This schedule may vary depending upon where you live, your
child's health, the type of vaccine, and the vaccines
available. Some of the vaccines may be given as part of a
combination vaccine so that your child gets fewer shots. Ask your
doctor about which vaccines your child should receive.
Hepatitis B vaccine (HBV); recommended to give the first dose at
birth, but may be given at any age for those not previously
Second dose should be administered 1 to 2 months after the
Diphtheria, tetanus, and acellular pertussis vaccine
Haemophilus influenzae type b vaccine
Inactivated poliovirus vaccine
Pneumococcal conjugate vaccine
6 months and annually
Influenza vaccine is now recommended every year for children
older than 6 months (instead of just the youngest, as before).
Kids under 9 who get a flu vaccine for the first time will
receive it in two separate doses a month apart.
Although young tots (from 6 months to 5 years old) are still
considered the group of kids who need the flu vaccine the most,
updated guidelines from the Centers for Disease Control and
Prevention (CDC) now recommend that all older kids and teens get
it, too (as long as enough is available).
It's also especially important for high-risk kids to be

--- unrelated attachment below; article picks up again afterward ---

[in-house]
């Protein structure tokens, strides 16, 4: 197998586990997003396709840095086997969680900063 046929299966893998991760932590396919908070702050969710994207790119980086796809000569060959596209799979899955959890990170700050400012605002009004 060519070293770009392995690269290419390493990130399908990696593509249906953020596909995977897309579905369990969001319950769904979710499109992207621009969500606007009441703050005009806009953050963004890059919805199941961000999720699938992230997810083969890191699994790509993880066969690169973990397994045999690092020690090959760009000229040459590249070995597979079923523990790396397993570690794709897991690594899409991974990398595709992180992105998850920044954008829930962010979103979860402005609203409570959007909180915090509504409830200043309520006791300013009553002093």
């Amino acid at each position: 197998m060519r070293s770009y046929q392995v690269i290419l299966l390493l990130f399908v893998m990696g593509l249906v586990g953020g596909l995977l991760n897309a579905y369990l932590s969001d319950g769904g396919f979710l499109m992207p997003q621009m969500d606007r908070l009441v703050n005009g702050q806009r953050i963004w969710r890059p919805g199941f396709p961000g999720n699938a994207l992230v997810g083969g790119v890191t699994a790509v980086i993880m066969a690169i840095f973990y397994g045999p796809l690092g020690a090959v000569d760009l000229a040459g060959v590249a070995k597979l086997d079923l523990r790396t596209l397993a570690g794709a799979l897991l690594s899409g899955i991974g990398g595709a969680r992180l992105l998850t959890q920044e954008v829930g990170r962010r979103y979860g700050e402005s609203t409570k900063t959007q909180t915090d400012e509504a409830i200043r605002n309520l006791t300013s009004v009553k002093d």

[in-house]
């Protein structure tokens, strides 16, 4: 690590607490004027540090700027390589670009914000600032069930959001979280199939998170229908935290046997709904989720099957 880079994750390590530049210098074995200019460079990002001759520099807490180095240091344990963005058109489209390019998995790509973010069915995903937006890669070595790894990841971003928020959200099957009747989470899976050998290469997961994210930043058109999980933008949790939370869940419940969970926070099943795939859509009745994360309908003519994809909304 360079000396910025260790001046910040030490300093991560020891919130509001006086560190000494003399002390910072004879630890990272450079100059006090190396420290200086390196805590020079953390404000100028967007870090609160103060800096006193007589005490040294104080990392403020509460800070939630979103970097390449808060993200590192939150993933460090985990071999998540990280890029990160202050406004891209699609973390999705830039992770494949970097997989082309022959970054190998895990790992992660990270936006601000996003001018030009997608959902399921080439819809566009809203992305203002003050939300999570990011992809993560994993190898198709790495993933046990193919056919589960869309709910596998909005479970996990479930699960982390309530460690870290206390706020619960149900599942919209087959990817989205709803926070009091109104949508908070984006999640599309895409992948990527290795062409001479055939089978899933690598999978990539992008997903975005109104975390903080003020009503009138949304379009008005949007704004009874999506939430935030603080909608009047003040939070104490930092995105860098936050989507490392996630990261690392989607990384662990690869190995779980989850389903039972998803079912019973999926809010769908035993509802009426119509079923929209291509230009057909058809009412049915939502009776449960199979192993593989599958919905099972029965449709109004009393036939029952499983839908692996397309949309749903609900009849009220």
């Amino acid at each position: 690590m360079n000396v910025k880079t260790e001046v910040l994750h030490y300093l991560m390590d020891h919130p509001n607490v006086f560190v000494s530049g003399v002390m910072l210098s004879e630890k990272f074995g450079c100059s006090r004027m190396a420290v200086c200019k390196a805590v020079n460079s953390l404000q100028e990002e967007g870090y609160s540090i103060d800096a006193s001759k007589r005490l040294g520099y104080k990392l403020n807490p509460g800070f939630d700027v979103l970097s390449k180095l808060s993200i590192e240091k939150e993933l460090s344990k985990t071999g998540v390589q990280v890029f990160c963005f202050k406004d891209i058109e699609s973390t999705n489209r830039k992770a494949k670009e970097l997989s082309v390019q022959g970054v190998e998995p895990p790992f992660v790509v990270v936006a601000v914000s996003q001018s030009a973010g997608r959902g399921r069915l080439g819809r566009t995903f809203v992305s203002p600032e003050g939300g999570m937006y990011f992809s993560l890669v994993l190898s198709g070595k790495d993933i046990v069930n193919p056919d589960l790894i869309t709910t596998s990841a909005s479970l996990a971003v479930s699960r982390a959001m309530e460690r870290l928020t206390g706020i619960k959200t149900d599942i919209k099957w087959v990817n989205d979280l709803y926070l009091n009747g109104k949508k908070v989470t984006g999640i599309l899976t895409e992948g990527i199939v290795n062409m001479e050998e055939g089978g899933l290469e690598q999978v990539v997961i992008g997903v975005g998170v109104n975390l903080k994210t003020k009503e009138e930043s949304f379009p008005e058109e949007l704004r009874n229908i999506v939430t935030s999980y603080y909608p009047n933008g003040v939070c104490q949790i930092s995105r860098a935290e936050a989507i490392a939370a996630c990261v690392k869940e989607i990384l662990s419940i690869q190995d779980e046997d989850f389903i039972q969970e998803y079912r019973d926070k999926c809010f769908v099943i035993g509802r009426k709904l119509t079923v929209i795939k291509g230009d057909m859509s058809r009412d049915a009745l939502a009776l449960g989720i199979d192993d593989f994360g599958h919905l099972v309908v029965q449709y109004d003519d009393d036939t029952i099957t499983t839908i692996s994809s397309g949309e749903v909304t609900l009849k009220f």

vaccinated. High-risk groups include, but aren't limited to,
kids with asthma, heart problems, sickle cell anemia, diabetes,
and human immunodeficiency virus (HIV).
It can take up to 1 or 2 weeks after the shot for the body to
build up protection to the flu.
Measles, mumps, and rubella (German measles) vaccine
Hepatitis A vaccine; given as two shots at least 6 months
Human papillomavirus (HPV) vaccine for girls, given as 3 shots
over 6 months. Also recommended for girls ages 13 to 18 years if
they have not yet been vaccinated.
Tetanus, diphtheria, and pertussis booster
Meningitis vaccine; also recommended for younger children from
certain high-risk groups, as well as 13- to 18-year-olds who have
not yet been vaccinated.
Meningitis vaccine; recommended for previously unvaccinated
college entrants who will live in dormitories.
Larissa Hirsch, MD
Date reviewed: November 2008
Note: All information is for educational purposes only. For specific medical advice,
diagnoses, and treatment, consult your doctor.
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